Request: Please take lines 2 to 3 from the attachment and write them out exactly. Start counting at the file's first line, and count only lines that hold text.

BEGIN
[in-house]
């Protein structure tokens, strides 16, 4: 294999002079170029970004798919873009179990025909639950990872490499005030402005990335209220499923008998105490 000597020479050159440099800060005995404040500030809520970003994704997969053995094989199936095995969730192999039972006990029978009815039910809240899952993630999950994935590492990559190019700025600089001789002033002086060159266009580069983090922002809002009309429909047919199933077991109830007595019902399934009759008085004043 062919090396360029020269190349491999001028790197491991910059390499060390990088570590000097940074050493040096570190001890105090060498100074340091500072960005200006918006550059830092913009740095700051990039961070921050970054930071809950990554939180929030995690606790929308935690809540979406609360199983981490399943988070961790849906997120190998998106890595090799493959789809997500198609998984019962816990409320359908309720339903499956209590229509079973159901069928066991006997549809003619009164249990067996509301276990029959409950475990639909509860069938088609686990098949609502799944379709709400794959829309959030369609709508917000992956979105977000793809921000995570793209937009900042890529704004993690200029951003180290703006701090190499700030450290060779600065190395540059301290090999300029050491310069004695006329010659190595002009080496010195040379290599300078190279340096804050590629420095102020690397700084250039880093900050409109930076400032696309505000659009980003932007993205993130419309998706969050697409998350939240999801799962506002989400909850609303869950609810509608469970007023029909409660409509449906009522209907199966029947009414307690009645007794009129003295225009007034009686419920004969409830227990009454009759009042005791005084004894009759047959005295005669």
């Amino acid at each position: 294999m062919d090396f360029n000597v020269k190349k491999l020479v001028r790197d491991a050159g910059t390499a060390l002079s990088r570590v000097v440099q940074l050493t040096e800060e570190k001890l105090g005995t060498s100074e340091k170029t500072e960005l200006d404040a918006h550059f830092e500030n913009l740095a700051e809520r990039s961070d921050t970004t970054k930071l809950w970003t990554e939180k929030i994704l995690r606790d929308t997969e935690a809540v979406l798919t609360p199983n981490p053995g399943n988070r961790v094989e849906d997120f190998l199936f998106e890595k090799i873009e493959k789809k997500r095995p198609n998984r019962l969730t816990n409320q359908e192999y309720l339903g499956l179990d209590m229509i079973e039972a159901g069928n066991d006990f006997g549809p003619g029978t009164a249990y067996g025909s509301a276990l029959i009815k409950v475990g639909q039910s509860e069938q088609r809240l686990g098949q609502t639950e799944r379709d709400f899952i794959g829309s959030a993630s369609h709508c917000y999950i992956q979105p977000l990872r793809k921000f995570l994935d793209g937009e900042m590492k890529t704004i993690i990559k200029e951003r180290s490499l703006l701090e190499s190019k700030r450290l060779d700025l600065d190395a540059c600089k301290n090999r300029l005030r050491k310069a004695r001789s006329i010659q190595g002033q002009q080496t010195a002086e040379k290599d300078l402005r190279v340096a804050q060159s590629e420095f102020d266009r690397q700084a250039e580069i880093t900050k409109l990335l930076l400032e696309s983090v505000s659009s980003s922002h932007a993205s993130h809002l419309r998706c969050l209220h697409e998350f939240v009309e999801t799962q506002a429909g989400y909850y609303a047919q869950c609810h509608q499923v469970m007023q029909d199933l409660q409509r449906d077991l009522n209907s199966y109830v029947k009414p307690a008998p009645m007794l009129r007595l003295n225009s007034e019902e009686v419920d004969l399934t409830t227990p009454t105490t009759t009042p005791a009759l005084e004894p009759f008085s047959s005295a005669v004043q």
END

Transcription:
């Protein structure tokens, strides 16, 4: 294999002079170029970004798919873009179990025909639950990872490499005030402005990335209220499923008998105490 000597020479050159440099800060005995404040500030809520970003994704997969053995094989199936095995969730192999039972006990029978009815039910809240899952993630999950994935590492990559190019700025600089001789002033002086060159266009580069983090922002809002009309429909047919199933077991109830007595019902399934009759008085004043 062919090396360029020269190349491999001028790197491991910059390499060390990088570590000097940074050493040096570190001890105090060498100074340091500072960005200006918006550059830092913009740095700051990039961070921050970054930071809950990554939180929030995690606790929308935690809540979406609360199983981490399943988070961790849906997120190998998106890595090799493959789809997500198609998984019962816990409320359908309720339903499956209590229509079973159901069928066991006997549809003619009164249990067996509301276990029959409950475990639909509860069938088609686990098949609502799944379709709400794959829309959030369609709508917000992956979105977000793809921000995570793209937009900042890529704004993690200029951003180290703006701090190499700030450290060779600065190395540059301290090999300029050491310069004695006329010659190595002009080496010195040379290599300078190279340096804050590629420095102020690397700084250039880093900050409109930076400032696309505000659009980003932007993205993130419309998706969050697409998350939240999801799962506002989400909850609303869950609810509608469970007023029909409660409509449906009522209907199966029947009414307690009645007794009129003295225009007034009686419920004969409830227990009454009759009042005791005084004894009759047959005295005669």
């Amino acid at each position: 294999m062919d090396f360029n000597v020269k190349k491999l020479v001028r790197d491991a050159g910059t390499a060390l002079s990088r570590v000097v440099q940074l050493t040096e800060e570190k001890l105090g005995t060498s100074e340091k170029t500072e960005l200006d404040a918006h550059f830092e500030n913009l740095a700051e809520r990039s961070d921050t970004t970054k930071l809950w970003t990554e939180k929030i994704l995690r606790d929308t997969e935690a809540v979406l798919t609360p199983n981490p053995g399943n988070r961790v094989e849906d997120f190998l199936f998106e890595k090799i873009e493959k789809k997500r095995p198609n998984r019962l969730t816990n409320q359908e192999y309720l339903g499956l179990d209590m229509i079973e039972a159901g069928n066991d006990f006997g549809p003619g029978t009164a249990y067996g025909s509301a276990l029959i009815k409950v475990g639909q039910s509860e069938q088609r809240l686990g098949q609502t639950e799944r379709d709400f899952i794959g829309s959030a993630s369609h709508c917000y999950i992956q979105p977000l990872r793809k921000f995570l994935d793209g937009e900042m590492k890529t704004i993690i990559k200029e951003r180290s490499l703006l701090e190499s190019k700030r450290l060779d700025l600065d190395a540059c600089k301290n090999r300029l005030r050491k310069a004695r001789s006329i010659q190595g002033q002009q080496t010195a002086e040379k290599d300078l402005r190279v340096a804050q060159s590629e420095f102020d266009r690397q700084a250039e580069i880093t900050k409109l990335l930076l400032e696309s983090v505000s659009s980003s922002h932007a993205s993130h809002l419309r998706c969050l209220h697409e998350f939240v009309e999801t799962q506002a429909g989400y909850y609303a047919q869950c609810h509608q499923v469970m007023q029909d199933l409660q409509r449906d077991l009522n209907s199966y109830v029947k009414p307690a008998p009645m007794l009129r007595l003295n225009s007034e019902e009686v419920d004969l399934t409830t227990p009454t105490t009759t009042p005791a009759l005084e004894p009759f008085s047959s005295a005669v004043q």